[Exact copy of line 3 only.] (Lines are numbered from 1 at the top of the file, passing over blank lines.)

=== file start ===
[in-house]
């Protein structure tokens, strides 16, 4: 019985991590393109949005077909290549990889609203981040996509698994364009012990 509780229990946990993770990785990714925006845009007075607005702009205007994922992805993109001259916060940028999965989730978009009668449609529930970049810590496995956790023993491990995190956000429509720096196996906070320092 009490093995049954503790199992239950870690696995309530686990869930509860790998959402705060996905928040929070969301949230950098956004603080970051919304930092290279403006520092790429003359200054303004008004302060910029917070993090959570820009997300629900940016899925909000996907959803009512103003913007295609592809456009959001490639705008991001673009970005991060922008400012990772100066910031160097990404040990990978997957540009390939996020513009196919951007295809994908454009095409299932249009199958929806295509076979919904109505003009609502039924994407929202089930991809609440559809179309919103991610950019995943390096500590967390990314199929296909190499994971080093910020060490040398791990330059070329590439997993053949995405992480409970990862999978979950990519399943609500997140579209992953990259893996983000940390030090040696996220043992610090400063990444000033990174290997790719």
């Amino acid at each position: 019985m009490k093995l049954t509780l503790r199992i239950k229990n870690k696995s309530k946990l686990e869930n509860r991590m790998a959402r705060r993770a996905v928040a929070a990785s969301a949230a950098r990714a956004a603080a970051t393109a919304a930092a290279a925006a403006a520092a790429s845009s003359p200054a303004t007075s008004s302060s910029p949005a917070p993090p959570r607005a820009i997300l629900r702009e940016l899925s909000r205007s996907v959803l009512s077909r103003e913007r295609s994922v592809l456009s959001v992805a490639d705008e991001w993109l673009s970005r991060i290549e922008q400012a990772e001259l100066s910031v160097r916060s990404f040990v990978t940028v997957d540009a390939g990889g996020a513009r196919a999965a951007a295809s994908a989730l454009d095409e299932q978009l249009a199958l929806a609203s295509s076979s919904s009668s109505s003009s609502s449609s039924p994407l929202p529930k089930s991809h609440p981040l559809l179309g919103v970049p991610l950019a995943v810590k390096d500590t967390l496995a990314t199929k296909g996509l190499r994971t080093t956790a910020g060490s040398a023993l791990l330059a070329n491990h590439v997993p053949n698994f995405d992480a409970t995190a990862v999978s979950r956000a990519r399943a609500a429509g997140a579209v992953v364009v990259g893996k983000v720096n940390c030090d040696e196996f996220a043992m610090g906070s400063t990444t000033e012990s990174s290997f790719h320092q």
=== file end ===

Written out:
């Amino acid at each position: 019985m009490k093995l049954t509780l503790r199992i239950k229990n870690k696995s309530k946990l686990e869930n509860r991590m790998a959402r705060r993770a996905v928040a929070a990785s969301a949230a950098r990714a956004a603080a970051t393109a919304a930092a290279a925006a403006a520092a790429s845009s003359p200054a303004t007075s008004s302060s910029p949005a917070p993090p959570r607005a820009i997300l629900r702009e940016l899925s909000r205007s996907v959803l009512s077909r103003e913007r295609s994922v592809l456009s959001v992805a490639d705008e991001w993109l673009s970005r991060i290549e922008q400012a990772e001259l100066s910031v160097r916060s990404f040990v990978t940028v997957d540009a390939g990889g996020a513009r196919a999965a951007a295809s994908a989730l454009d095409e299932q978009l249009a199958l929806a609203s295509s076979s919904s009668s109505s003009s609502s449609s039924p994407l929202p529930k089930s991809h609440p981040l559809l179309g919103v970049p991610l950019a995943v810590k390096d500590t967390l496995a990314t199929k296909g996509l190499r994971t080093t956790a910020g060490s040398a023993l791990l330059a070329n491990h590439v997993p053949n698994f995405d992480a409970t995190a990862v999978s979950r956000a990519r399943a609500a429509g997140a579209v992953v364009v990259g893996k983000v720096n940390c030090d040696e196996f996220a043992m610090g906070s400063t990444t000033e012990s990174s290997f790719h320092q």